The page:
Russ Bilderbeck has led an interesting life.  As a result, he thinks about what others are going through rather than judge them.  Listen in as he gives his perspective on ally-ship and what pride month means to him.

William Krieger: The views and opinions of the guests of the “Me You Us” podcast do not represent the views and opinions of Consumers Energy.

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Bill Krieger: Hello everyone and welcome to Me You Us, a well?being podcast. It’s another well?being Wednesday here at Consumers Energy and I’m your host Bill Krieger. Today, my guest is Russell Bilderbeck. He is an experience measurement analyst here at Consumers Energy. Russ, if you’d introduce yourself, we’ll get the conversation started.

Russell Bilderbeck: My name is Russell Bilderbeck. I’ve been with the company almost five years now. Started with the ASP group. Shoutout to them, they definitely molded to the person I became.

Moved on over to the product experience and performance team, which was then the experience design team under the great and powerful Tobin Williams. Awesome guy and I am so lucky to be working alongside so many geniuses in that space.

I have been with my partner two and a half years. We just got our dog back about a year ago now, so he’s a year and a half old. We got a house in August in Berkeley, Michigan, right outside of Royal Oak, Ferndale area. Those are my stomping grounds.

I’m a middle child. I have two older sisters, a younger brother raised by one of the strongest people I know, my dad who single?handedly raised us all when my mom left super young. I’m just living my life constantly learning and driving and trying to fit the mold that I totally want to be my dad.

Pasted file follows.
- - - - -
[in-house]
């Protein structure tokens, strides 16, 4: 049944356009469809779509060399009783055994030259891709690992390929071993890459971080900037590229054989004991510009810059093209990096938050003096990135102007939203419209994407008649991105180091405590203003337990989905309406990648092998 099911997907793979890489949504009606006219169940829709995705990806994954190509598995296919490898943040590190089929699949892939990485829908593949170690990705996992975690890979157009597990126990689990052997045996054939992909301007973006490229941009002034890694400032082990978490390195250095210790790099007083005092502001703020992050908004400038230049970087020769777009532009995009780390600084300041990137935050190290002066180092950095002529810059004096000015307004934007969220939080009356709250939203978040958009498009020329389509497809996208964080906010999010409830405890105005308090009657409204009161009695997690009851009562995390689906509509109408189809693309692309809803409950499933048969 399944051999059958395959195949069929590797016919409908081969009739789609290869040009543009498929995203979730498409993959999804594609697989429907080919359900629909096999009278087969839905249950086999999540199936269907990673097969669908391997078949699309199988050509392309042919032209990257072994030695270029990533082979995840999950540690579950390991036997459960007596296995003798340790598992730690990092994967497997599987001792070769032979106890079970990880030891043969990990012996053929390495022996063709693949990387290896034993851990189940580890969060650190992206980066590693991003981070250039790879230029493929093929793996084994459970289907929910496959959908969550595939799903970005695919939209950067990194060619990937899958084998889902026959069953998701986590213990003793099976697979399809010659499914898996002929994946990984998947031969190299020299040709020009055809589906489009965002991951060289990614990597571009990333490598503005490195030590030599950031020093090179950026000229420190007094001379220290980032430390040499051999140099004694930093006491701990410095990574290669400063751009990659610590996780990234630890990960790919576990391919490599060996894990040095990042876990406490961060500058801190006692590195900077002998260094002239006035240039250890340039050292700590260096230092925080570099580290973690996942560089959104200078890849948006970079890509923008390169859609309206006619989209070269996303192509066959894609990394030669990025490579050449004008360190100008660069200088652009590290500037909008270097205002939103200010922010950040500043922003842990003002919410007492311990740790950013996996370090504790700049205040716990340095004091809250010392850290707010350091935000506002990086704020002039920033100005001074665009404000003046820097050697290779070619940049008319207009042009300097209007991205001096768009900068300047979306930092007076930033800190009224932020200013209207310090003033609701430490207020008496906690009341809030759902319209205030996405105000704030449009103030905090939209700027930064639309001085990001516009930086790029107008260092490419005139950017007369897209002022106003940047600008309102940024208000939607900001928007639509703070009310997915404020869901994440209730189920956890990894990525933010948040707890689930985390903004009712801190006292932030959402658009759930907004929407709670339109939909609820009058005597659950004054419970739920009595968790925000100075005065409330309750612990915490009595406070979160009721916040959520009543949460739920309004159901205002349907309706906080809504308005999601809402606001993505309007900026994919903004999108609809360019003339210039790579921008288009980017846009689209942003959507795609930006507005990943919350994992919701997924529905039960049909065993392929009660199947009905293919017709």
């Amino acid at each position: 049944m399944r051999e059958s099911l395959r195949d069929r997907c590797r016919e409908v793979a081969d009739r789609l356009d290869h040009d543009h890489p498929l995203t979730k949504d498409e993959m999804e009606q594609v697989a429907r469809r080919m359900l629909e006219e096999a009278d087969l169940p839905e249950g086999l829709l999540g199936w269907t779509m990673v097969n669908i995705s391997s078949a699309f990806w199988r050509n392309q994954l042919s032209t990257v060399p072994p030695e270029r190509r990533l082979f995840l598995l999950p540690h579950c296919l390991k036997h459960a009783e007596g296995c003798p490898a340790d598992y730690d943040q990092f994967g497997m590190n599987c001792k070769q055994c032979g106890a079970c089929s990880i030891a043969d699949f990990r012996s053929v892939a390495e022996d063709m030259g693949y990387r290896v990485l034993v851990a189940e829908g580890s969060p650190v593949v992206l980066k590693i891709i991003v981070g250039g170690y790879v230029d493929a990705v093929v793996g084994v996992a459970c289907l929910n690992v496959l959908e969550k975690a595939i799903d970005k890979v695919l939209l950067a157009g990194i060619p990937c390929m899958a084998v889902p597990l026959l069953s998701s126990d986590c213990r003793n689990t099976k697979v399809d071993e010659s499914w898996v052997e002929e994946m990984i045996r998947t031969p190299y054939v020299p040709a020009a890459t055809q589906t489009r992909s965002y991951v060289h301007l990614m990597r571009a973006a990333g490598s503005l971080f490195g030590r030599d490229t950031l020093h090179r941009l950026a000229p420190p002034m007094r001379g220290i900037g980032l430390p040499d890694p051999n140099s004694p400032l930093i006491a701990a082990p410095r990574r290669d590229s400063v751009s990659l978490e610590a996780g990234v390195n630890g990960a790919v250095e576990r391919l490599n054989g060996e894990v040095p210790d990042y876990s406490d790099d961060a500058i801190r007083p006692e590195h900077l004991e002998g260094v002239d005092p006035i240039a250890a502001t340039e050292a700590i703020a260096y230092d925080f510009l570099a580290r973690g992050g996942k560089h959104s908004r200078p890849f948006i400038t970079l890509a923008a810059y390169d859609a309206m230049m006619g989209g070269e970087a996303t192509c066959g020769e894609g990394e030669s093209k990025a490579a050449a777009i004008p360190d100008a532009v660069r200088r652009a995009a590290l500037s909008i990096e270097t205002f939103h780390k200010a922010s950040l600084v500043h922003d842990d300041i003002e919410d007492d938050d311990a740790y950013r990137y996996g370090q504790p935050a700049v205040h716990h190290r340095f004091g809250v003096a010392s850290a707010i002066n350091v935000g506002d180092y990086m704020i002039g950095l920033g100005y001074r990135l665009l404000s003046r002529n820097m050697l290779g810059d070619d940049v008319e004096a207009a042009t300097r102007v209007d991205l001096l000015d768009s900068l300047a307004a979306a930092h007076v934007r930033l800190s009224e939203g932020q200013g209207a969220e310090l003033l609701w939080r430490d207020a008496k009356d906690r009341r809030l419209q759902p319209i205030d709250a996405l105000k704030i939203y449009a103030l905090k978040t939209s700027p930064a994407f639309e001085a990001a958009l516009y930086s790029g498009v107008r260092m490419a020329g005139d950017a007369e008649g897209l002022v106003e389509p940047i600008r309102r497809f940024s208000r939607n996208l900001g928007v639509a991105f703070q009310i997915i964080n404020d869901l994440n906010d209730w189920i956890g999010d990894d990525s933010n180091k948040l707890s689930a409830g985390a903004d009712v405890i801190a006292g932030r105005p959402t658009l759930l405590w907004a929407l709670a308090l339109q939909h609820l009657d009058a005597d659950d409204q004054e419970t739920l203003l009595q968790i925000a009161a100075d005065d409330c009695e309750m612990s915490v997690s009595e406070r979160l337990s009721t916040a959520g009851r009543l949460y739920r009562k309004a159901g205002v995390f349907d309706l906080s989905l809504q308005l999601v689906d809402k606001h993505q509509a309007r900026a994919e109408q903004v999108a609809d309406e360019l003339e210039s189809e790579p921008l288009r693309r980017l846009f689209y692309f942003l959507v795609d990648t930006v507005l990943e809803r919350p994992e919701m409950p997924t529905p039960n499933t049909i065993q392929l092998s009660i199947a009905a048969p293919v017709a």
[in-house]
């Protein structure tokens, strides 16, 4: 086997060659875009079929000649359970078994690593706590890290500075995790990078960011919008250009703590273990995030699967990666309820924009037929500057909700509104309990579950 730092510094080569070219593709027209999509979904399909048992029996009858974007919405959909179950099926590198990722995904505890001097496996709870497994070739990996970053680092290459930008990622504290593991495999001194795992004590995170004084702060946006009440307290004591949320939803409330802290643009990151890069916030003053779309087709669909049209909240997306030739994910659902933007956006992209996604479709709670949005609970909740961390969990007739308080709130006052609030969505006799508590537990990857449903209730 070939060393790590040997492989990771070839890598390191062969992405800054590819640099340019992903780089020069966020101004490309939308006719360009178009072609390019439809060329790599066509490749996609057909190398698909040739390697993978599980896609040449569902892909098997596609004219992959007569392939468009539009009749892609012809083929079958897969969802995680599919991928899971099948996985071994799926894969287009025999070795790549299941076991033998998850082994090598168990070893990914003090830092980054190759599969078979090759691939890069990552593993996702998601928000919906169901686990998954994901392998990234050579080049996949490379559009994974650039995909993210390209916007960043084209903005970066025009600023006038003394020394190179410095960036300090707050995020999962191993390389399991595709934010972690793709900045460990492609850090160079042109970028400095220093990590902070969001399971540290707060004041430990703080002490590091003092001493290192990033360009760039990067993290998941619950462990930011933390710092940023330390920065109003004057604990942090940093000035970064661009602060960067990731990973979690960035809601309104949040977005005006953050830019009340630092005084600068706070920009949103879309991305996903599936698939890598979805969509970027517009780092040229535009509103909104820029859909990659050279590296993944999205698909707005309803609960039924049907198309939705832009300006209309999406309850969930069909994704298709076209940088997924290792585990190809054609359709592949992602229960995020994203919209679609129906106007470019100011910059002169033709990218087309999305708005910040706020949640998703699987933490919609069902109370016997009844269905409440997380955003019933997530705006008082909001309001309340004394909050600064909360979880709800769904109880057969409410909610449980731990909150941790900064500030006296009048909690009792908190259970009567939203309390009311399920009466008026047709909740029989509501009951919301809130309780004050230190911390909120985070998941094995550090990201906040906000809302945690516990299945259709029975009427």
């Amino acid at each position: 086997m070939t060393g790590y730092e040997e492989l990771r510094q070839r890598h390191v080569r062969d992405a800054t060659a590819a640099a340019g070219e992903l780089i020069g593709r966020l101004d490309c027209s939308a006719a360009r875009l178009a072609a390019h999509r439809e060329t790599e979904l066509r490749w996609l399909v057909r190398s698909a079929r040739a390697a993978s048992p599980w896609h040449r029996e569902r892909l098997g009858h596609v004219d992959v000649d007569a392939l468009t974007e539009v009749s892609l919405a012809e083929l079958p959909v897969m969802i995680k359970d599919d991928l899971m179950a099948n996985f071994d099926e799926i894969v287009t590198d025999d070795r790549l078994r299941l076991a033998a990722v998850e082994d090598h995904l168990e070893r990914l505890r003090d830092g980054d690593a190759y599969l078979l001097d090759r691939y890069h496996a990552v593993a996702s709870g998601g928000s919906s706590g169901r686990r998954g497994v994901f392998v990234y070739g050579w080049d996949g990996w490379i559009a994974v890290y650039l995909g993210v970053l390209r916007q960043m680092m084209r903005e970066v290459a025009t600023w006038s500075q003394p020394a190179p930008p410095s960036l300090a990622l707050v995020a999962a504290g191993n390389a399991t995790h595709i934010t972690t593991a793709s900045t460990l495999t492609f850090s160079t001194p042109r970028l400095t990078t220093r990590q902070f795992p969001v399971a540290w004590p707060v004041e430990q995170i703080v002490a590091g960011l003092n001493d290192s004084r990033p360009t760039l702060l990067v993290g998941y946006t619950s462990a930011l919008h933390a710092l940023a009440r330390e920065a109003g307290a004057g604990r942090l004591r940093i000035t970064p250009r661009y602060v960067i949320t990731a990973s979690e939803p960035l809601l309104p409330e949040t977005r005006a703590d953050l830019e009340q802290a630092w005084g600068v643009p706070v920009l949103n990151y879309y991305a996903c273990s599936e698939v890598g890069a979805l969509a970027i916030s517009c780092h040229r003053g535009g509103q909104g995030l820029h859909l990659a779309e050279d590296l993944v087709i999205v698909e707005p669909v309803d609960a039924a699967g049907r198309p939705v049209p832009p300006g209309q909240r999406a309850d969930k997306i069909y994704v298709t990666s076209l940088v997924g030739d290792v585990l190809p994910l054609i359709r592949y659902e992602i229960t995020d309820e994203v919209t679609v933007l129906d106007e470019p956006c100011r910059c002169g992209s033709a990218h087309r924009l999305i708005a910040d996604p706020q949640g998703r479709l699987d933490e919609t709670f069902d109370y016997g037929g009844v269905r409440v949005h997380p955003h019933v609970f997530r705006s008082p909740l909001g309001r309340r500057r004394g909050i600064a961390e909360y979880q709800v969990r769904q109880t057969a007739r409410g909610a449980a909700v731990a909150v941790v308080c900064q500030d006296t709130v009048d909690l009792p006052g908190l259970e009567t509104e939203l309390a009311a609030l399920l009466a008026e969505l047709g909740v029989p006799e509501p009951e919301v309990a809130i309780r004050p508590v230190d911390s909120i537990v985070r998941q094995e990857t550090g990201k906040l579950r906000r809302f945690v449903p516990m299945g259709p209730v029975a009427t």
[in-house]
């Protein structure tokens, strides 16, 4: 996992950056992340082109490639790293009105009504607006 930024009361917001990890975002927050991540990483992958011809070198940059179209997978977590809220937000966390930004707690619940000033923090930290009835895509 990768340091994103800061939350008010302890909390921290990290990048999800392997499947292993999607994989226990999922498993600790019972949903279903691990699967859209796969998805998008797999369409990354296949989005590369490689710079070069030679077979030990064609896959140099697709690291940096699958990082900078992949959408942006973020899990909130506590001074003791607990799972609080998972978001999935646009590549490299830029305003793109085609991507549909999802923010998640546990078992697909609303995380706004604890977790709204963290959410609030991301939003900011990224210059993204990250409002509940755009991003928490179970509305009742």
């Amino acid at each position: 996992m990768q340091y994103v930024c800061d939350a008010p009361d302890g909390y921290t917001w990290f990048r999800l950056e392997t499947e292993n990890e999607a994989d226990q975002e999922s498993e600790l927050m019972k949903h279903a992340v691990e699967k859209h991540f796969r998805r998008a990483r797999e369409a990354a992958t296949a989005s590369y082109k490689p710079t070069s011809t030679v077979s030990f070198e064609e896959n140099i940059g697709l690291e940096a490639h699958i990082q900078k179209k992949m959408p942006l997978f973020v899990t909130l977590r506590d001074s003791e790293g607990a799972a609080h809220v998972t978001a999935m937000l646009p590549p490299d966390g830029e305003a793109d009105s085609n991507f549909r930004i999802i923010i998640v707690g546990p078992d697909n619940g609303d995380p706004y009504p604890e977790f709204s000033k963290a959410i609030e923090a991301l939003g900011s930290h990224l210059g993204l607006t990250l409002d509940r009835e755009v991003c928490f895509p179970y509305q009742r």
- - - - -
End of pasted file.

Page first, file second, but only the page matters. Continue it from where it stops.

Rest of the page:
Every day is a new day and trying to live up to what I want to do in life.

Bill: I think we all have those heroes in our lives. Nice to hear that your hero is your dad. There’s a lot of stuff there to talk about. I want to back all the way up to your job as an experience measurement analyst. That’s a new one for me. I thought I’d heard all the jobs in my time here at Consumers, but that’s a new one. Could you talk a little bit about what you do for a living?

Russell: Sure. I work really closely with our experience designers on the team. The job itself captures and tries to promote our customer effort score, our net promoter score, our CXI, or C STAT. Trying to dive into our products that we have and what our customers are experiencing through the whole journey of all of our products. We have so many.

Really, it’s just helping them try to make our products the best that they can be and constantly learning and improving them to make it good for them.

Bill: Excellent. You talked about changes. Change is one of the constants around here, but it’s not always bad. You’re right. It seems like no matter what change I’ve gone through, I’ve worked with some great teams with some great people.

When you say geniuses, I immediately think about 10 or 20 people that I’ve worked with over my career. It’s always good to be in that sort of a team.

Russell: Yeah. Working alongside them, in our group, we have so many different people and backgrounds. They made a huge deliberate effort trying to capture as much diversity in the field and just learning from them.